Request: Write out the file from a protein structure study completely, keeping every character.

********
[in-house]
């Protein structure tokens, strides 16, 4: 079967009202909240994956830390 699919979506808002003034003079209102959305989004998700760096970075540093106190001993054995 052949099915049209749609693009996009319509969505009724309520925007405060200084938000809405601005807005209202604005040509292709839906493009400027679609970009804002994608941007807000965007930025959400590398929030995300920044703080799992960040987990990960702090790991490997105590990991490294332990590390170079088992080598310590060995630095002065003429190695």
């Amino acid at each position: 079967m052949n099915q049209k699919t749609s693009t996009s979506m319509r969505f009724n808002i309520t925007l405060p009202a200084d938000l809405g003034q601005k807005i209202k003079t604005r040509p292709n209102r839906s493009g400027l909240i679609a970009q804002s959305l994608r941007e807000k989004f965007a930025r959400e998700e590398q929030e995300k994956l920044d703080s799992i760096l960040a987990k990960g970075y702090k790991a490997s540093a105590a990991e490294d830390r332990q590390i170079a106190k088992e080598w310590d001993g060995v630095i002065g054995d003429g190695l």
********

[in-house]
């Protein structure tokens, strides 16, 4: 079967009202909240994956830390 699919979506808002003034003079209102959305989004998700760096970075540093106190001993054995 052949099915049209749609693009996009319509969505009724309520925007405060200084938000809405601005807005209202604005040509292709839906493009400027679609970009804002994608941007807000965007930025959400590398929030995300920044703080799992960040987990990960702090790991490997105590990991490294332990590390170079088992080598310590060995630095002065003429190695």
């Amino acid at each position: 079967m052949n099915q049209k699919t749609s693009t996009s979506m319509r969505f009724n808002i309520t925007l405060p009202a200084d938000l809405g003034q601005k807005i209202k003079t604005r040509p292709n209102r839906s493009g400027l909240i679609a970009q804002s959305l994608r941007e807000k989004f965007a930025r959400e998700e590398q929030e995300k994956l920044d703080s799992i760096l960040a987990k990960g970075y702090k790991a490997s540093a105590a990991e490294d830390r332990q590390i170079a106190k088992e080598w310590d001993g060995v630095i002065g054995d003429g190695l």